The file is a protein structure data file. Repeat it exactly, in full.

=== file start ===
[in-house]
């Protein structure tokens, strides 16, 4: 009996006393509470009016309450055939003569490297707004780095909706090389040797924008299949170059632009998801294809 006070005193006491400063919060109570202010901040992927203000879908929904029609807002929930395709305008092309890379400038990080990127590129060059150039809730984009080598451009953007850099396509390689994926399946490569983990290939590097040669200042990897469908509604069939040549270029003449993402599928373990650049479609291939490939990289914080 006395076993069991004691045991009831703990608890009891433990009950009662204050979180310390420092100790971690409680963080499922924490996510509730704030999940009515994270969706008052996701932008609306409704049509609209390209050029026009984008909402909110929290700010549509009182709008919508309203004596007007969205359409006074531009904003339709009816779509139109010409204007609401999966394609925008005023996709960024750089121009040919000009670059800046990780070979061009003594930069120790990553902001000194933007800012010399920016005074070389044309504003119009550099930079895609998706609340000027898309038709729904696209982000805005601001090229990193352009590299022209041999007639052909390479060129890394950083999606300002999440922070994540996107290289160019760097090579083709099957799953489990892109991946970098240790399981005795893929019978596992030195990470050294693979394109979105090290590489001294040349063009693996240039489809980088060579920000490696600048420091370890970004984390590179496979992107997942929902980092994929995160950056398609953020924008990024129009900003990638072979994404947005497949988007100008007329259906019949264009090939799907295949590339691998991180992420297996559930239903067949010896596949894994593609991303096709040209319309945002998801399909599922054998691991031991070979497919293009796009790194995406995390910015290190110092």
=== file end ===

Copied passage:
[in-house]
């Protein structure tokens, strides 16, 4: 009996006393509470009016309450055939003569490297707004780095909706090389040797924008299949170059632009998801294809 006070005193006491400063919060109570202010901040992927203000879908929904029609807002929930395709305008092309890379400038990080990127590129060059150039809730984009080598451009953007850099396509390689994926399946490569983990290939590097040669200042990897469908509604069939040549270029003449993402599928373990650049479609291939490939990289914080 006395076993069991004691045991009831703990608890009891433990009950009662204050979180310390420092100790971690409680963080499922924490996510509730704030999940009515994270969706008052996701932008609306409704049509609209390209050029026009984008909402909110929290700010549509009182709008919508309203004596007007969205359409006074531009904003339709009816779509139109010409204007609401999966394609925008005023996709960024750089121009040919000009670059800046990780070979061009003594930069120790990553902001000194933007800012010399920016005074070389044309504003119009550099930079895609998706609340000027898309038709729904696209982000805005601001090229990193352009590299022209041999007639052909390479060129890394950083999606300002999440922070994540996107290289160019760097090579083709099957799953489990892109991946970098240790399981005795893929019978596992030195990470050294693979394109979105090290590489001294040349063009693996240039489809980088060579920000490696600048420091370890970004984390590179496979992107997942929902980092994929995160950056398609953020924008990024129009900003990638072979994404947005497949988007100008007329259906019949264009090939799907295949590339691998991180992420297996559930239903067949010896596949894994593609991303096709040209319309945002998801399909599922054998691991031991070979497919293009796009790194995406995390910015290190110092």